Saturday, December 31, 2016
Matthew W. Costello recently published an Article entitled, The “PEAC” of Digital Estate Legislation in the United States: Should State “Like” That?, 49 Suffolk U. L. Rev. 429 (2016). Provided below is an abstract of the Article:
This Note explores the legal implications of recent digital assets legislation, suggested model legislation, and the future for digital estate planning generally. First, this Note delineates the current state of federal law governing digital assets. Additionally, this Note considers the consequences of Terms of Service (TOS) contracts in relation to the preservation of and access to digital account contents. Next, this Note tracks the history and development of state legislation concerning postmortem digital assets. Further, this Note surveys the development and implementation of suggested model legislation.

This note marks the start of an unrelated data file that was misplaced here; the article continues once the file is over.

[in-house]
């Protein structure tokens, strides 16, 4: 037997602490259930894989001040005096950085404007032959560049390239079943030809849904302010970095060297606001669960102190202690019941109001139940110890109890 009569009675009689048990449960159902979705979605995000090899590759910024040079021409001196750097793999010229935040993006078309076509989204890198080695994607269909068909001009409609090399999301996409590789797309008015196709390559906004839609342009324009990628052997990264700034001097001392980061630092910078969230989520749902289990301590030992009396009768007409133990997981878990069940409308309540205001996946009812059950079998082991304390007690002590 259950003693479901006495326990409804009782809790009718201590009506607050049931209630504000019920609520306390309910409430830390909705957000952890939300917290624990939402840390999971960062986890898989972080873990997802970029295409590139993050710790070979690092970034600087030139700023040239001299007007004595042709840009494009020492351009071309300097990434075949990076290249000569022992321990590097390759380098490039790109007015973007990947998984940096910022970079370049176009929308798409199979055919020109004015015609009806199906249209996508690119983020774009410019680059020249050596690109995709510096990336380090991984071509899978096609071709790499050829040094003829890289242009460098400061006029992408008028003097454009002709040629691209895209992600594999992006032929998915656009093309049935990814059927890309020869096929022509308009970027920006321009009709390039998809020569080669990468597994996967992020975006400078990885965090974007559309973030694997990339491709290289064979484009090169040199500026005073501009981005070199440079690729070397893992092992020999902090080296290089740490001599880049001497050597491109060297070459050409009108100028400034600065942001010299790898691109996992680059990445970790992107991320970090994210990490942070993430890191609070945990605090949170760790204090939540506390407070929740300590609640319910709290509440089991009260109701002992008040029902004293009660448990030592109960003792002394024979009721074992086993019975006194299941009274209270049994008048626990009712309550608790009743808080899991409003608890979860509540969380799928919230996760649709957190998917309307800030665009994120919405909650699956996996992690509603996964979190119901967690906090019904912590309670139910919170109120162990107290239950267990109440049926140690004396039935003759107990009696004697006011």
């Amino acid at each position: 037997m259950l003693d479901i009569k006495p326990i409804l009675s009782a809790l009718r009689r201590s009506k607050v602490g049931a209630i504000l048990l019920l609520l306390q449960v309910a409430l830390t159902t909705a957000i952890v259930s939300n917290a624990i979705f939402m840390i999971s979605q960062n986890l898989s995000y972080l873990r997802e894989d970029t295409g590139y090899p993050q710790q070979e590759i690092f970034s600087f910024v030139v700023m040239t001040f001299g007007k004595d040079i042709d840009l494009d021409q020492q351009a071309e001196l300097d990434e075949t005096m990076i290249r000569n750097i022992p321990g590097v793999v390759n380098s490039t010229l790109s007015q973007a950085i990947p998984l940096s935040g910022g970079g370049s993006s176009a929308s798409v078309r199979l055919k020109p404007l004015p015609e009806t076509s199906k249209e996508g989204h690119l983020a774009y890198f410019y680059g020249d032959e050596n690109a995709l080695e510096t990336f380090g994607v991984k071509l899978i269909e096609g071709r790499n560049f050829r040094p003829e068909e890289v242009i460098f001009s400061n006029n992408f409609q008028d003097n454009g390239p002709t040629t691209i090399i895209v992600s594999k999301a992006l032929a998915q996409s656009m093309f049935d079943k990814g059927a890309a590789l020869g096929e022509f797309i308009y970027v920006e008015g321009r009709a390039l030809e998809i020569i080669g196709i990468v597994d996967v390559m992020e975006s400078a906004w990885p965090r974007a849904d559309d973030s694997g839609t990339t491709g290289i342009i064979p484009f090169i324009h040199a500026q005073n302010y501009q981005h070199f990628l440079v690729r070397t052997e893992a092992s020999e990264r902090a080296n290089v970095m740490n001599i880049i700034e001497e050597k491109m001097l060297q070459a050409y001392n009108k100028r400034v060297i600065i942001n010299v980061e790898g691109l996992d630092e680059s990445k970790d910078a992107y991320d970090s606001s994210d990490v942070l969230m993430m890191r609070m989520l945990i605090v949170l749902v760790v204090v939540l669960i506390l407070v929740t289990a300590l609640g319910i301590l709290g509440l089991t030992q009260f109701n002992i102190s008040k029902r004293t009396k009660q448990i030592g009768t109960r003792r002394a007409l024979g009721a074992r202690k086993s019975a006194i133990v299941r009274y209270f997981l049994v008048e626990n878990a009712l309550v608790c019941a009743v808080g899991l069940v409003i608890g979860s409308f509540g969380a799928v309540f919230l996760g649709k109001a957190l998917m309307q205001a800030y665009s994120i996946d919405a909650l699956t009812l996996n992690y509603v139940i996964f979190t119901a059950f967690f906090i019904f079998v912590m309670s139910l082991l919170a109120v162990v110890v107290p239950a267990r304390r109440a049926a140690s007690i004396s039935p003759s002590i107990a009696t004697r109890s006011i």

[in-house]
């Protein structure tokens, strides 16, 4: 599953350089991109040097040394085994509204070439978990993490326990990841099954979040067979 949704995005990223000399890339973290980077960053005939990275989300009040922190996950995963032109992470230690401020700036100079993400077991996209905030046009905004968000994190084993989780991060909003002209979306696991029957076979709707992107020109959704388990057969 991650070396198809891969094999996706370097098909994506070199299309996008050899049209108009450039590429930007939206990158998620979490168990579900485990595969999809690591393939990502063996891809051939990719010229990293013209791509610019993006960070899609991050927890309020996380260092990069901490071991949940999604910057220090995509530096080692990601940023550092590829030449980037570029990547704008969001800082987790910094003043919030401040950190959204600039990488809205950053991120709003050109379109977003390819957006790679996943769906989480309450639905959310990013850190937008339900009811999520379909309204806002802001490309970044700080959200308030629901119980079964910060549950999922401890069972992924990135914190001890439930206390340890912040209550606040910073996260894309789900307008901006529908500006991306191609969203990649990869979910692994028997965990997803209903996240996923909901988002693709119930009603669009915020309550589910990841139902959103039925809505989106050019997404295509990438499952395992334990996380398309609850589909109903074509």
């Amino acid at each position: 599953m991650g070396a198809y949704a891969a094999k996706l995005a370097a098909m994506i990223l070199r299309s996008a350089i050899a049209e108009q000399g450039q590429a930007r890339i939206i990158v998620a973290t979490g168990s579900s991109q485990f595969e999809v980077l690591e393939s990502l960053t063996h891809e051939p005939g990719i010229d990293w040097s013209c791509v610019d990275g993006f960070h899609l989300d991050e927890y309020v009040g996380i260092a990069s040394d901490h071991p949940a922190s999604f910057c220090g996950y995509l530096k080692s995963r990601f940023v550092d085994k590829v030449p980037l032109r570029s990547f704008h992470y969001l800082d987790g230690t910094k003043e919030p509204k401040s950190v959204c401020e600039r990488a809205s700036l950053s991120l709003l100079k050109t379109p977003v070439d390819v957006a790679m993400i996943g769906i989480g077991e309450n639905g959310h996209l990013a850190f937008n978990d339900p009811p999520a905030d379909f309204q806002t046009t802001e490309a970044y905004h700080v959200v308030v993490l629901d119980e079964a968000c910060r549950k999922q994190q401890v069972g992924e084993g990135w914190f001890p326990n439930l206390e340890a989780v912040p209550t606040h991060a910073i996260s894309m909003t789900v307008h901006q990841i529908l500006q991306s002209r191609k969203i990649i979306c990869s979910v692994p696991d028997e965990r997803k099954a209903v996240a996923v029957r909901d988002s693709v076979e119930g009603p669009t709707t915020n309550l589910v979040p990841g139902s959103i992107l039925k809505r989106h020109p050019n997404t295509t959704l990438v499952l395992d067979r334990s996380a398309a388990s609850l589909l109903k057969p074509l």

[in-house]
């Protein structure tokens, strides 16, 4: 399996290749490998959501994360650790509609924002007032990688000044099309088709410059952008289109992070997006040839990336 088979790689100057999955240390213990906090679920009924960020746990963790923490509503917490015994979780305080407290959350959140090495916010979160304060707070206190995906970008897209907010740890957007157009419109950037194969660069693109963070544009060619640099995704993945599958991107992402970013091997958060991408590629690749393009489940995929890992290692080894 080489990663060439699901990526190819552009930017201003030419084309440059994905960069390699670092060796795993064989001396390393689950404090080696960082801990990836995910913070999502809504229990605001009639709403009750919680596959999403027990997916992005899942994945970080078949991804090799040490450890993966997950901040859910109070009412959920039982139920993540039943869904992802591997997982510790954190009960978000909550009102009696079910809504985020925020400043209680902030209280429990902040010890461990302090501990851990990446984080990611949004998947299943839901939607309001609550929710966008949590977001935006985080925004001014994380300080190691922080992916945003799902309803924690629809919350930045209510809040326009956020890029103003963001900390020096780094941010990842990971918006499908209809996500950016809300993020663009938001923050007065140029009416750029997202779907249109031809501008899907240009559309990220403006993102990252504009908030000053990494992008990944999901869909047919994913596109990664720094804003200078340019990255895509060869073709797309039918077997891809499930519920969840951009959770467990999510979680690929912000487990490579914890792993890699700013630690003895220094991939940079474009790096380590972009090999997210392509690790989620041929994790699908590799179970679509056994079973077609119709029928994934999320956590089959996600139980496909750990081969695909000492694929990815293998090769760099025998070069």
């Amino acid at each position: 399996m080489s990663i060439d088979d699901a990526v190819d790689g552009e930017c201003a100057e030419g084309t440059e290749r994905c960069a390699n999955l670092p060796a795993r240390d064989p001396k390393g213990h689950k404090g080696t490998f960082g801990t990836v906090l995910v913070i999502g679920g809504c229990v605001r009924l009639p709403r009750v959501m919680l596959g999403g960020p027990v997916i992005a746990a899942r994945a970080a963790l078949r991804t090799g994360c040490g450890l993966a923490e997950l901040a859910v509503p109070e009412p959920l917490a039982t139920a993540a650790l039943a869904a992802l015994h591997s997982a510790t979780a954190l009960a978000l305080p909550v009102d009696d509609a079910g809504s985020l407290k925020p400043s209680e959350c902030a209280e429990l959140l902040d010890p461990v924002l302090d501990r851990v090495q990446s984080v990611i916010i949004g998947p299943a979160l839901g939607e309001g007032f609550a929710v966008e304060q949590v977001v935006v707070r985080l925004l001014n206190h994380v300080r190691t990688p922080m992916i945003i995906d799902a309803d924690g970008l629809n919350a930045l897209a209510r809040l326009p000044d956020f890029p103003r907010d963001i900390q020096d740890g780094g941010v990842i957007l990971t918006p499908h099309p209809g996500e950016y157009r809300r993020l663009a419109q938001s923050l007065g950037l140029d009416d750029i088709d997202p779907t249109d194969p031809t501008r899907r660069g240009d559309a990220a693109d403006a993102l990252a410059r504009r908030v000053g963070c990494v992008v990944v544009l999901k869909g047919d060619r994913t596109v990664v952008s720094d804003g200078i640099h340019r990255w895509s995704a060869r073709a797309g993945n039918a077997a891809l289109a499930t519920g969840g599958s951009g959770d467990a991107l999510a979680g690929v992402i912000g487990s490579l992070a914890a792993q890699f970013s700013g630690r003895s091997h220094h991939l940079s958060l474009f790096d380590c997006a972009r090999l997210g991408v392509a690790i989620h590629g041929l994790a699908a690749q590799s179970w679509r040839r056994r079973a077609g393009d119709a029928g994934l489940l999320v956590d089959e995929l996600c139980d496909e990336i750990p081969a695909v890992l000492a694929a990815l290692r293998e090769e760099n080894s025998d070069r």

This Note argues that federal and state law can coexist in this arena, as recent state law is complementary, not incompatible, with federal laws governing digital communications. Further, this Note emphasizes the unique privacy concerns relevant to digital asset management, arguing sweeping state legislation that categorically divulges private account contents neglects the important privacy interests associated with such digital property. Additionally, this Note highlights the importance of deferring to the decedent account holder's intent when determining whether fiduciary access or control over account content is appropriate after death. This Note discusses areas of strength in current model legislation, namely the Privacy Expectation Afterlife and Choices Act (PEAC), which provides a useful example for states seeking to adopt comprehensive legislation recognizing the intimate and private nature of online property, even after death. This Note concludes suggesting a court ruling is necessary to clarify the law concerning postmortem digital assets.